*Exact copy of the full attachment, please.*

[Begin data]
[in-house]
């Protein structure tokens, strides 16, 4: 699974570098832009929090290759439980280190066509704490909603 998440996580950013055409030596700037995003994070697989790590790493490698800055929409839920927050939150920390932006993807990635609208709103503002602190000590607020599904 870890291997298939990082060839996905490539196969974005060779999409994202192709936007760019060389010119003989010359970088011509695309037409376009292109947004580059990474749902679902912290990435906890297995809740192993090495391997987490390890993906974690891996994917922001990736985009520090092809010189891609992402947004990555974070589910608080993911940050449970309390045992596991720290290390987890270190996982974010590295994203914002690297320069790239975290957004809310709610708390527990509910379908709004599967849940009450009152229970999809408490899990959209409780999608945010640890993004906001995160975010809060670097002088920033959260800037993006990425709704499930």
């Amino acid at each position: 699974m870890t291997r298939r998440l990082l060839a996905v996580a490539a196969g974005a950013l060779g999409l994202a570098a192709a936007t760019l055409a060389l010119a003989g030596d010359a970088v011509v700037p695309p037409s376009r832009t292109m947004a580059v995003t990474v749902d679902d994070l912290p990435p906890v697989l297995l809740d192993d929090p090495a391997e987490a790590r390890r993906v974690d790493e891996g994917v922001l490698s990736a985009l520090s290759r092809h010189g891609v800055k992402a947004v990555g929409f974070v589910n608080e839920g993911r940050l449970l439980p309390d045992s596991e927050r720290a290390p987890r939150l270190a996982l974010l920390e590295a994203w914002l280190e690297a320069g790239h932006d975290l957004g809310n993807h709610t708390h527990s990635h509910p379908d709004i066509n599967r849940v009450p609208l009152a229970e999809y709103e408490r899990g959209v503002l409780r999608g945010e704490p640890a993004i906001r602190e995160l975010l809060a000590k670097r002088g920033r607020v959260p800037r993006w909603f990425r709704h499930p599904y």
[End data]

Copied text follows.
[in-house]
């Protein structure tokens, strides 16, 4: 699974570098832009929090290759439980280190066509704490909603 998440996580950013055409030596700037995003994070697989790590790493490698800055929409839920927050939150920390932006993807990635609208709103503002602190000590607020599904 870890291997298939990082060839996905490539196969974005060779999409994202192709936007760019060389010119003989010359970088011509695309037409376009292109947004580059990474749902679902912290990435906890297995809740192993090495391997987490390890993906974690891996994917922001990736985009520090092809010189891609992402947004990555974070589910608080993911940050449970309390045992596991720290290390987890270190996982974010590295994203914002690297320069790239975290957004809310709610708390527990509910379908709004599967849940009450009152229970999809408490899990959209409780999608945010640890993004906001995160975010809060670097002088920033959260800037993006990425709704499930």
């Amino acid at each position: 699974m870890t291997r298939r998440l990082l060839a996905v996580a490539a196969g974005a950013l060779g999409l994202a570098a192709a936007t760019l055409a060389l010119a003989g030596d010359a970088v011509v700037p695309p037409s376009r832009t292109m947004a580059v995003t990474v749902d679902d994070l912290p990435p906890v697989l297995l809740d192993d929090p090495a391997e987490a790590r390890r993906v974690d790493e891996g994917v922001l490698s990736a985009l520090s290759r092809h010189g891609v800055k992402a947004v990555g929409f974070v589910n608080e839920g993911r940050l449970l439980p309390d045992s596991e927050r720290a290390p987890r939150l270190a996982l974010l920390e590295a994203w914002l280190e690297a320069g790239h932006d975290l957004g809310n993807h709610t708390h527990s990635h509910p379908d709004i066509n599967r849940v009450p609208l009152a229970e999809y709103e408490r899990g959209v503002l409780r999608g945010e704490p640890a993004i906001r602190e995160l975010l809060a000590k670097r002088g920033r607020v959260p800037r993006w909603f990425r709704h499930p599904y």